When we parked at the Grosslobming ski station we had no idea of the utterly incredible view we’d wake to when the impossibly pretty cows began munching and clanking outside.
We’re at 1551m. It feels like the roof of the world. And there’s even a café for morning coffee and facilities. In the gasthof the air is thick with the sour cheese from the rostis that are their speciality. What a shame we have breakfast in the van.
We really must spend a month in Austria – ideally with a fit dog. Prices are rather different here to the east, but with scenery like this no one could mind paying a little extra.
My sister Janice is our support team.
Jay orders my books as I recognise a need/desire, they’ve been my only non-essential purchases since we set out on this odyssey.
She receives and opens our mail. And her washing machine will get a hammering in a fortnight when we get to her house in Somerset.
But her biggest job is editing this blog, condensing its space and then printing it to post on to mum. At 89 Peggy wasn’t about to learn to use a tablet just so that she could keep up with her son. Instead Janice takes each ten page post, removes the spacing, and sends a block of text to Redruth.
She also notices my typos. She’s right syphilis fruit really isn’t as attractive as physalis. Less itchy for sure.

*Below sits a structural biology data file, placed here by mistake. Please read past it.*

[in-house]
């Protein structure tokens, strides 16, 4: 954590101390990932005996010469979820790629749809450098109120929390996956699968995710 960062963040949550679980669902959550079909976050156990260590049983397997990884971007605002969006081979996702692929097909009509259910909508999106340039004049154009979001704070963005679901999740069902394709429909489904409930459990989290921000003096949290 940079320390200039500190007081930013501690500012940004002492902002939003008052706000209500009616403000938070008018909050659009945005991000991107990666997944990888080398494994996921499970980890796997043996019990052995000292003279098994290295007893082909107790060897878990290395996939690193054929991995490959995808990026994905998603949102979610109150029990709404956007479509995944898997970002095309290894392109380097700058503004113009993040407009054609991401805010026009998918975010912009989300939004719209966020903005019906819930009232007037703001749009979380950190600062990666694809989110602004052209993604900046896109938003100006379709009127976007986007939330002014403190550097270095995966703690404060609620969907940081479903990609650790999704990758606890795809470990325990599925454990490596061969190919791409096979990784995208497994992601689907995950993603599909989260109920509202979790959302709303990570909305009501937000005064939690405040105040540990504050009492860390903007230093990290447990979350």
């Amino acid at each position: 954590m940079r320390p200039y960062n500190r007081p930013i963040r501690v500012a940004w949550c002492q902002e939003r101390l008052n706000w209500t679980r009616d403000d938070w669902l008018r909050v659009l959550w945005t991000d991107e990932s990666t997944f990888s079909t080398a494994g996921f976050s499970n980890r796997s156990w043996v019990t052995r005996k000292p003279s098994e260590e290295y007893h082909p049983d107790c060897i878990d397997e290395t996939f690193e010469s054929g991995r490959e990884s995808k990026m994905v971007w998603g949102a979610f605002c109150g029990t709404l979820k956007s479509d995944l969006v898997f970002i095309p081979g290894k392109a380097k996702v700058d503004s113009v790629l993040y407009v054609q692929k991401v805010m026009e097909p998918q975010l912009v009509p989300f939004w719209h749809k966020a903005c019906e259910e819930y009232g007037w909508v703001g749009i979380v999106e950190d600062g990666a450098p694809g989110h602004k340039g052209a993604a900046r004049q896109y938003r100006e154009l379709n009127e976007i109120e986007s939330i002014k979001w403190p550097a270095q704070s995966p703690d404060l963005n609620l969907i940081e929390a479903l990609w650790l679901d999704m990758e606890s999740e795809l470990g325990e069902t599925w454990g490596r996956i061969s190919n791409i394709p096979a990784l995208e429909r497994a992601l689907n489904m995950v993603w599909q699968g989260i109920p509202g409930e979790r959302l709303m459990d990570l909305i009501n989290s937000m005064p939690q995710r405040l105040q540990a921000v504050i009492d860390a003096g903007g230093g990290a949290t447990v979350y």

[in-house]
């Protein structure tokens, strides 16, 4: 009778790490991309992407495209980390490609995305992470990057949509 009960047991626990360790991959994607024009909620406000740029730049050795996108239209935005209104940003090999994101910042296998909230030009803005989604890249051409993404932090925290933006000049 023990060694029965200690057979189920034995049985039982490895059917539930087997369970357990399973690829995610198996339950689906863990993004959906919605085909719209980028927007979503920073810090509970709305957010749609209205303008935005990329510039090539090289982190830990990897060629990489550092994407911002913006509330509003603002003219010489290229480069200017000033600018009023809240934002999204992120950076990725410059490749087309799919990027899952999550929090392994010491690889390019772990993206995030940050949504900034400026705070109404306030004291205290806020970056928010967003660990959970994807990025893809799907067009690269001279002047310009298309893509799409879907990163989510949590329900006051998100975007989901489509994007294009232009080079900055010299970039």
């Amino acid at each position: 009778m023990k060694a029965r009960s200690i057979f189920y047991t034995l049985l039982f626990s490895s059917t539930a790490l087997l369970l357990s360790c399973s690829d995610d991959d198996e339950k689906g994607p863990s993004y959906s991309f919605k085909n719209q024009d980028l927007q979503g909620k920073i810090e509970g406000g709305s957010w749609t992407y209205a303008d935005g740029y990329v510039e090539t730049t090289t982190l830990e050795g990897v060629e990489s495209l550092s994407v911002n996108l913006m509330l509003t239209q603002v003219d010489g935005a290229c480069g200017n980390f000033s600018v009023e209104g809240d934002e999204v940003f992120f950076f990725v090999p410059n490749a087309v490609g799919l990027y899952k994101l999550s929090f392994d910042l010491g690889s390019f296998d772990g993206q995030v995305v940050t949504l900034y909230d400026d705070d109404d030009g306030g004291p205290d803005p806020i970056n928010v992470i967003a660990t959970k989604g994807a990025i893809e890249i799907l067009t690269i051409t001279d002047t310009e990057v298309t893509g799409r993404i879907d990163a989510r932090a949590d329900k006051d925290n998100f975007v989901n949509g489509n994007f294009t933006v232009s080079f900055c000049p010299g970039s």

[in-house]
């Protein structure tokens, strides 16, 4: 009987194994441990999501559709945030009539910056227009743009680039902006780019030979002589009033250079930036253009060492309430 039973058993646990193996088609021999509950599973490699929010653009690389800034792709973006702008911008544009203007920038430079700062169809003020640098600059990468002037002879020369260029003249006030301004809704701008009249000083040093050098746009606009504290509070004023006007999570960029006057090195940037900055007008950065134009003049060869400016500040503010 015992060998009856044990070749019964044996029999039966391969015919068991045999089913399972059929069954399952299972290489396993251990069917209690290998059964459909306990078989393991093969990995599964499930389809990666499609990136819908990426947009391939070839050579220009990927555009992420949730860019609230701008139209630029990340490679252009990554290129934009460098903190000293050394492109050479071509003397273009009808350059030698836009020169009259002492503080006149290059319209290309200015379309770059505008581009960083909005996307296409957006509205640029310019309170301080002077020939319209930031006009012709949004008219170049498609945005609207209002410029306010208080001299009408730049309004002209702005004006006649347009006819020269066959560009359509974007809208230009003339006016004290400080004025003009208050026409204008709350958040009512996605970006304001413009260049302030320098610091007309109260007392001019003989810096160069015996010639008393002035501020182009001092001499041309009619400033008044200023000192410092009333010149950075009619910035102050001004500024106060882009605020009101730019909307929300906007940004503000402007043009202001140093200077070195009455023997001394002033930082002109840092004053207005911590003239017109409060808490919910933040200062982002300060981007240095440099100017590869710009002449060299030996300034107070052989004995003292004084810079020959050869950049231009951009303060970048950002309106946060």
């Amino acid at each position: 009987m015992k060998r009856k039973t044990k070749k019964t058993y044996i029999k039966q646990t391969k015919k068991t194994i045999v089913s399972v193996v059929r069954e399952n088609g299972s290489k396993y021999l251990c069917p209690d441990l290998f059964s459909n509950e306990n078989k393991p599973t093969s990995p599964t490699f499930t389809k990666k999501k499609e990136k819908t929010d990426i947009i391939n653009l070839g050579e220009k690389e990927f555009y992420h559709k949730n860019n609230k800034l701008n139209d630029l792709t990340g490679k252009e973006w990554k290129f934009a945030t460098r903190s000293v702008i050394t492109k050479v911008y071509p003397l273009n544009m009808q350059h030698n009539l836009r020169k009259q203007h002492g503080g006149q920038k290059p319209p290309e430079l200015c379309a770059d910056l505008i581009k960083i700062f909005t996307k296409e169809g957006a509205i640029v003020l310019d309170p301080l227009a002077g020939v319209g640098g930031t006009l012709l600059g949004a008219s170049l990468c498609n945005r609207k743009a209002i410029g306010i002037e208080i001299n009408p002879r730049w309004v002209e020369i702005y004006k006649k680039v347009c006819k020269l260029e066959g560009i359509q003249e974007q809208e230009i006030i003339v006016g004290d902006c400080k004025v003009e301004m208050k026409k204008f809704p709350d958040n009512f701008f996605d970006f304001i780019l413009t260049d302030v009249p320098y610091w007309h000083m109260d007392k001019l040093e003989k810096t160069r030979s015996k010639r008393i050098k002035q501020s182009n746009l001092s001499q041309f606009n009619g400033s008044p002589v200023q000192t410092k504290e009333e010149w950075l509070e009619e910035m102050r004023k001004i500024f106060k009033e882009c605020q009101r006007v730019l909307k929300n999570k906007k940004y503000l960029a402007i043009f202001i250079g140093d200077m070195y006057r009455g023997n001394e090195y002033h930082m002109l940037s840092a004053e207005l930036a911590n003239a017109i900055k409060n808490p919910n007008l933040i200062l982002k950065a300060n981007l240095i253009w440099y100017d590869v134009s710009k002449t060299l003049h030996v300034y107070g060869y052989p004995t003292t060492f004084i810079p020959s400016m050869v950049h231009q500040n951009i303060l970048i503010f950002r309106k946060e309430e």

Isn’t it great when someone gives back to the thing that made them?
Gebetsroither is a motor home hire, sales and service business outside of Liezen. Run well such a business stands to make a lot of money over time, and these guys certainly seem to be doing well.
How do they give back?
Their car park is set up as a van stop. There’s electricity. There are showers, damn good showers. And a toilet dump point. And it’s all free. Thank you, it’s superb and if I ever wanted a left hand drive motor home I’d come to you first.
Minty had spotted pictures of the ridiculously beautiful Hallstatt and its lake on Instagram. We’d driven with a few miles of it on the way out, but we were in the next valley and we knew nothing of what we’d missed.
It is solidly on the tourist trail and the view was often seen through a forest of selfie sticks. While the lake is beautiful the entertainment came from watching coach loads of young South Asian tourists shamelessly posing their hearts out. NITS (Never In The Shot) boyfriends art direct doll like girls as they queue to take centre stage at a view point. They check the shot. Take it again. Check. And take it again.
If you ever wonder who buys the more outlandish creations of the high fashion brands you need look no further. These people wear beautiful clothes. And every one of them looks like a catwalk model.
Only 24kms along is the lake of Gosausee and here it’s a different story.
This is hiking country. There’s serious climbing. The highest peak is something like 2995m. And the lake is the most beautiful thing I’ve ever seen on this leg of the journey.
I walked around the lake at night with a full moon, but generally obscured by clouds. The high peaks surrounding me were the broken teeth of some unfathomably huge jaw. The reflections on the deathly still lake disoriented as their craggy molars faced outwards too.